By default, during deserialization only known fields are retained. When setting
true, all generated messages in this file will preserve unknown fields. This is default behaviour in java for Proto3 messages since 3.5.0. In ScalaPB 0.10.0: the default of this field became
truefor consistency with Java.
bytes_typeto customize the Scala type used for the
bytesfield type. You will need to have an implicit
TypeMapper[com.google.protobuf.ByteString, YourType]instance so ScalaPb can convert back and forth to the type of your choice. That implicit will be found if it is defined under
YourTypecompanion object, or on a package object that matches the generated code (or any of its parent packages).
Note: this option is available in ScalaPB 0.8.2 and later.
Sometimes you want to have the same file-level options applied to all
the proto files in your project. To accomplish that, add a
file (the name does not matter) next to your proto files that looks like this:
All the options in this file will be applied to all proto files in the
com.mypackage and its sub-packages.
There is no need to explictly import this file from other protos. If you are
sbt-protoc and the file is in the proto source directory (default is
src/main/protobuf) then the file will be found and the options applied. If
you are invoking protoc in another way, you need to ensure that this
file is passed to protoc together with the rest of the files.
If you are generating Scala code for proto files that you don't own, you can
use this feature to customize code generation by creating a
file for that third-party package and include it within your proto source
The following rules are applied when validating package-scoped options:
- At most one file in each package may provide package-scoped options.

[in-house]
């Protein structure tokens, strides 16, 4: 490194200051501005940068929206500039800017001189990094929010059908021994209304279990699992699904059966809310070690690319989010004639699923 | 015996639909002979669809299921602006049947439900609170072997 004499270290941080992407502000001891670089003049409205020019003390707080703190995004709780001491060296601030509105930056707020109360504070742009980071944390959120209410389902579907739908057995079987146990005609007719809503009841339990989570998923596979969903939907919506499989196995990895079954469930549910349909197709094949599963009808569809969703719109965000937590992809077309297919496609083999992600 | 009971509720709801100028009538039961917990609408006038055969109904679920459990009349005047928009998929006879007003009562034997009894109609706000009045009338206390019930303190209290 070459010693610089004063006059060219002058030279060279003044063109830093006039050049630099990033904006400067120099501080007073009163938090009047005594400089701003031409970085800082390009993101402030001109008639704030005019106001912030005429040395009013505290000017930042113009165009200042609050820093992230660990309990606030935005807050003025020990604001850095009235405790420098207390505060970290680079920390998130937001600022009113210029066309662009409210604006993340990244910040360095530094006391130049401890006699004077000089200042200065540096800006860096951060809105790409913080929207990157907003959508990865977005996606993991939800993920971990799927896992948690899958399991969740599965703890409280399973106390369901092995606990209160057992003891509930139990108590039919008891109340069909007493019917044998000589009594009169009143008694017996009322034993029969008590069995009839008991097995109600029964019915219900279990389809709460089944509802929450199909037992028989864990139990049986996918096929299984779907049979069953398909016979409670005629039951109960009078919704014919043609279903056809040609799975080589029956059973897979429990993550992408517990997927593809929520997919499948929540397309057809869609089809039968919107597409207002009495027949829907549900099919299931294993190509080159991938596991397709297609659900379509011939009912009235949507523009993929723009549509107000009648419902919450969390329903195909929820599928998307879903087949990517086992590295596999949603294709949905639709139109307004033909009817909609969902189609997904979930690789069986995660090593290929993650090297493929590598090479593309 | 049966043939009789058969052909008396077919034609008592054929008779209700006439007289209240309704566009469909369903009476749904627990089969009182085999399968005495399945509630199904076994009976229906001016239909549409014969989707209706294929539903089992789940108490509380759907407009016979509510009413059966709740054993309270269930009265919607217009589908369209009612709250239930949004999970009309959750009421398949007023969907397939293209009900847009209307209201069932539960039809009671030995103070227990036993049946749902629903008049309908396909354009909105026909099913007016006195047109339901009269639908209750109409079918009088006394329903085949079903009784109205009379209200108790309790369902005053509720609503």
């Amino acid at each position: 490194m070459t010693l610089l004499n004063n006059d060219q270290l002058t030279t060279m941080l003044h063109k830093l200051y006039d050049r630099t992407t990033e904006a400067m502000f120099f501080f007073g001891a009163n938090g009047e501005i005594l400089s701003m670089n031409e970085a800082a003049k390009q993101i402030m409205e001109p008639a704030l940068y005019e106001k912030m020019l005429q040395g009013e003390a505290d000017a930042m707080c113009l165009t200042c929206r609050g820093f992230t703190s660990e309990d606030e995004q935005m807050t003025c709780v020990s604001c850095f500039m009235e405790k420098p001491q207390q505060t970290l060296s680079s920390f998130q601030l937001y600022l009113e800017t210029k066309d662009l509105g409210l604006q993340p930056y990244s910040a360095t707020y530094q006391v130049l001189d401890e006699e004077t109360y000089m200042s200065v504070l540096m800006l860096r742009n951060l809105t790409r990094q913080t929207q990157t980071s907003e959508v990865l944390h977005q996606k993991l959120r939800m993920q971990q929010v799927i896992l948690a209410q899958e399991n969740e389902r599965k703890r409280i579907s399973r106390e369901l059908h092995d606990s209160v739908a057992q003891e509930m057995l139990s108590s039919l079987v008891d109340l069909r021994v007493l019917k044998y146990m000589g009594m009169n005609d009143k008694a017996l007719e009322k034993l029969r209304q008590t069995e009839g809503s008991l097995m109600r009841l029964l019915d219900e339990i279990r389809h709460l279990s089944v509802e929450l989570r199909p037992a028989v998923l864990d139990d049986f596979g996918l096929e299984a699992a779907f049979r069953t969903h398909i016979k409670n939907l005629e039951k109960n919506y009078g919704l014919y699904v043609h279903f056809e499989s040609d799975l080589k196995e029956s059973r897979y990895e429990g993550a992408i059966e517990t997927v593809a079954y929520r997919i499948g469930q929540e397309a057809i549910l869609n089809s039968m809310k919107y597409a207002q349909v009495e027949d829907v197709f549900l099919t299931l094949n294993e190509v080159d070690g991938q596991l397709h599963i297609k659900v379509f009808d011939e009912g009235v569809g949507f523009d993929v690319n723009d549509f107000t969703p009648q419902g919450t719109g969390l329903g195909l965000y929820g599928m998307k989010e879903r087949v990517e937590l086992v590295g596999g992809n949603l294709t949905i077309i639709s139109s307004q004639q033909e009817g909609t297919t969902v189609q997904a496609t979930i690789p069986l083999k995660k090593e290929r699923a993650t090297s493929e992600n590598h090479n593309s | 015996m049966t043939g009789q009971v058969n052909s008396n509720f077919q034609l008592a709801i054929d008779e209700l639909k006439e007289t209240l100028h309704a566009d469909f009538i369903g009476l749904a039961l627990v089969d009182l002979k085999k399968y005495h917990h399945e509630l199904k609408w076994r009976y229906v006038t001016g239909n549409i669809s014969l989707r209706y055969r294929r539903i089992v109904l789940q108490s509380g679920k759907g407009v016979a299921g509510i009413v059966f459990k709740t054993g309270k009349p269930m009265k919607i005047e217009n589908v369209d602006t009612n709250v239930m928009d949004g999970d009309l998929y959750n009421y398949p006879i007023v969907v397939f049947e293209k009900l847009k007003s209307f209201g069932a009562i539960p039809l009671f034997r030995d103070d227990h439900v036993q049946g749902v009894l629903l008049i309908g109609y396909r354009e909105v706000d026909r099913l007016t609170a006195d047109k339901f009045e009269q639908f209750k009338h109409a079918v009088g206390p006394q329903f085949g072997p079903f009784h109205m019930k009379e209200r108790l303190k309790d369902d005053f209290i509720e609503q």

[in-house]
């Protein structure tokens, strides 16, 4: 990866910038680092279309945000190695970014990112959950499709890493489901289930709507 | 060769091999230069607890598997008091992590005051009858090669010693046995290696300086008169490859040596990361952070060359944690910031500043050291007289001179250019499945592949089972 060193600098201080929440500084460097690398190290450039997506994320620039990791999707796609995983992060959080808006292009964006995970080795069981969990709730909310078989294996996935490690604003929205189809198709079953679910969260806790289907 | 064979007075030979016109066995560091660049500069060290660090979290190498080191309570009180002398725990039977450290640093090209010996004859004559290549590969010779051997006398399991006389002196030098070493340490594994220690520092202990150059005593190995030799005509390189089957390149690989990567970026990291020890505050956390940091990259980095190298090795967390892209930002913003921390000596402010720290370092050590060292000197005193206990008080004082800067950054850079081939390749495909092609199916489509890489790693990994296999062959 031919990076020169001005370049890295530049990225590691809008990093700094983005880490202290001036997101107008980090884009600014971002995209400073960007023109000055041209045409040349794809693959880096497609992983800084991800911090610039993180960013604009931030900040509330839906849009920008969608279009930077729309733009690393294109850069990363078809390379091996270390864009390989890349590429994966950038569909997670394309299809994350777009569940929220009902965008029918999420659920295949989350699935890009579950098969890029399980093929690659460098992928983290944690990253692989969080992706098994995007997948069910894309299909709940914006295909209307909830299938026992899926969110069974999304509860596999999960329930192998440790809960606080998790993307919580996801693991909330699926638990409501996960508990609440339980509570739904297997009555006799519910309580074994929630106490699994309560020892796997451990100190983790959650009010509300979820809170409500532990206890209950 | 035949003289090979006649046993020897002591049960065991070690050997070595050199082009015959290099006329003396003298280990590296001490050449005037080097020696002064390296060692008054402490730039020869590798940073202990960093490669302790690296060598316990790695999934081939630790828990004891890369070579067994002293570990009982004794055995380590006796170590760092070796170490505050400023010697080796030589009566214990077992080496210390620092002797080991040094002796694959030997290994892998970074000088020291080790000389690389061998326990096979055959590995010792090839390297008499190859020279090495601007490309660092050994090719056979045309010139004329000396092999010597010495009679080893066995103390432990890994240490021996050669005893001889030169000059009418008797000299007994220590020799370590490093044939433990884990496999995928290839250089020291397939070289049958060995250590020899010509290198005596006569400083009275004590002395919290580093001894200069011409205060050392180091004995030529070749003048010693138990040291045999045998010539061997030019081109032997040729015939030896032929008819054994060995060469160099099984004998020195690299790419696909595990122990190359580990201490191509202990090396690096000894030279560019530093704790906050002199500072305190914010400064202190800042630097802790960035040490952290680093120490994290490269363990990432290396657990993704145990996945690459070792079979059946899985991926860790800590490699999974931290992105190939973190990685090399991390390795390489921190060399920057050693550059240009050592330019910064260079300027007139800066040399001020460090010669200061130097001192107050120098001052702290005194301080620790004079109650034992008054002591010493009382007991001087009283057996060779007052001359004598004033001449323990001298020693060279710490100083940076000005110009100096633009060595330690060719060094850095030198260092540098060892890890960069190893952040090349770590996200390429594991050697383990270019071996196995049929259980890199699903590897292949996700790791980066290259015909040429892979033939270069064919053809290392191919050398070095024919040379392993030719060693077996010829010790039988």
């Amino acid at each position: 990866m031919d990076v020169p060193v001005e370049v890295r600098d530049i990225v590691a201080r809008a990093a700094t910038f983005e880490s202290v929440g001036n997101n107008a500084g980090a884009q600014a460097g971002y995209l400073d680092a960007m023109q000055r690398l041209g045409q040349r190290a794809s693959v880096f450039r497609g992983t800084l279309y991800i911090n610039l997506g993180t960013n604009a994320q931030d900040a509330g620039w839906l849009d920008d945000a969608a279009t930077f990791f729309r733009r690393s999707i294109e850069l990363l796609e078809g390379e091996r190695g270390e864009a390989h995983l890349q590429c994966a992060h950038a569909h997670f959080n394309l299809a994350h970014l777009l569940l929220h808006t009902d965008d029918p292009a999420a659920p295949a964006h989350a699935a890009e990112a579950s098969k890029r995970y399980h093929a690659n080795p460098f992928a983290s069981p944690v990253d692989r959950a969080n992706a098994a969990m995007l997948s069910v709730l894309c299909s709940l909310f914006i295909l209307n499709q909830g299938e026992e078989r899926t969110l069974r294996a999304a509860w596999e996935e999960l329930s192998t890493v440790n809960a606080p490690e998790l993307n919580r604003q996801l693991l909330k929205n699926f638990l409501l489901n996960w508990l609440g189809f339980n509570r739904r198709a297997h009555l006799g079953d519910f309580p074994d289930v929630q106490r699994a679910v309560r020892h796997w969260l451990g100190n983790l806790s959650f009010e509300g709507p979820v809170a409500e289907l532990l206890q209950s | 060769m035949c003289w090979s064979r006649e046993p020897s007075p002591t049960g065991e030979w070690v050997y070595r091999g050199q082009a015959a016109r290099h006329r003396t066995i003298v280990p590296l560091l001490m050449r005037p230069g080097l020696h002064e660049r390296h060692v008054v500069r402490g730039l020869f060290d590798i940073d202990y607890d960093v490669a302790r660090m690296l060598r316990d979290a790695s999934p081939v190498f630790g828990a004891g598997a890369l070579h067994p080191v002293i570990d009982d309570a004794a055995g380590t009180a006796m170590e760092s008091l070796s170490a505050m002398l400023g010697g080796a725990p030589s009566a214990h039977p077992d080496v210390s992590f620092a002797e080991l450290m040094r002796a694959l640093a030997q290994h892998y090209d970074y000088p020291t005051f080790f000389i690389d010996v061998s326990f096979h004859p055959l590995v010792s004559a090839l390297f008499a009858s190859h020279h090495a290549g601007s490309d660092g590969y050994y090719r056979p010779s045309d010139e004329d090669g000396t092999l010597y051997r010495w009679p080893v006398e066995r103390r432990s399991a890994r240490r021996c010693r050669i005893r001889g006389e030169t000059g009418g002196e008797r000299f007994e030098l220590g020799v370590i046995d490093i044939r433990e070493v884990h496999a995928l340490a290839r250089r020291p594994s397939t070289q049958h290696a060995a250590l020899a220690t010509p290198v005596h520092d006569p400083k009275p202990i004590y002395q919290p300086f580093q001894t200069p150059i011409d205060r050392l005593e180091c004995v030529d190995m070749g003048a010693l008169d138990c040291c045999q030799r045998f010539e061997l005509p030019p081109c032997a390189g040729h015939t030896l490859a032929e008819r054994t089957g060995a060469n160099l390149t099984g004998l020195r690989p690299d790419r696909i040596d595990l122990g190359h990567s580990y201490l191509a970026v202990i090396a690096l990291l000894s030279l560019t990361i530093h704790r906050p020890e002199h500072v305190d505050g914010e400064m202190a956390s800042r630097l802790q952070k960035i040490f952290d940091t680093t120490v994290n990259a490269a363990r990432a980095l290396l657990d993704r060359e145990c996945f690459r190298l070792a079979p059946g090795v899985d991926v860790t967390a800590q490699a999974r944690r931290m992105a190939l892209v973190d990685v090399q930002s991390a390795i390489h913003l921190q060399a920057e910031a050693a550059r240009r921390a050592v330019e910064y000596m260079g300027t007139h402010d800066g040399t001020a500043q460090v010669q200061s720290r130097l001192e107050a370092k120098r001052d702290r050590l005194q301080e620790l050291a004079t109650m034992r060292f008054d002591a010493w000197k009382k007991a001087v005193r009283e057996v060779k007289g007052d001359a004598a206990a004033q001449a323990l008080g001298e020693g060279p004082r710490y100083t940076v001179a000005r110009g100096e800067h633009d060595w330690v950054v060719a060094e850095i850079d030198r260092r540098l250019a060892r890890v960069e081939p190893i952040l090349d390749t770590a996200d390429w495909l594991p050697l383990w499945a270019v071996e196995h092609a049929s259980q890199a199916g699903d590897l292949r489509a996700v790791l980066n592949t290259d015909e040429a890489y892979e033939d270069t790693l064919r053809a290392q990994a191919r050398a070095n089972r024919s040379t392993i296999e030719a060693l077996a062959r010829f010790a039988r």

- Sub-packages may override package-scoped options provided by their parent
packages. The options are merged using the Protocol Buffers
mergeFromsemantics. Specifically, this implies that repeated fields such as
- Proto files get the most specific package-scoped options for the package
they are in. File-level options defined in a proto file get merged with the
package-level options using
- Proto files with package-scoped options must have a
packagestatement. This is to prevent the possibility of options applied globally. Standard classes that are shipped with ScalaPB already assume certain options, so overriding options globally may lead to compilation errors.
If you are publishing a library that includes protos with package-scoped options, you need to make sure your library users source the package-scoped option proto file so the customizations are applied when they generate code.
Your users can simply import your package-scoped options from any proto file in their project to have the settings applied (a single import of the package-scoped options file would apply it globally for the code generator). However, since ScalaPB 0.10.11 and sbt-protoc 1.0.1, sbt-protoc provides a way to automate this with no need to manually import the package-scoped options file. This is accomplished by including a special attribute in the manifest of the library you publish. Add the following to your library's settings:
The path above is relative to the root directory of the published JAR (so
src/main/protobuf is not needed). Users add your library to their projects like this:
The first dependency provides the precompiled class files. The second dependency makes it possible
for users to import the protos in the jar file.
sbt-protoc will look for the
ScalaPB-Options-Proto attribute in the jar's manifest and automatically add the package scoped options file
to the protoc command line.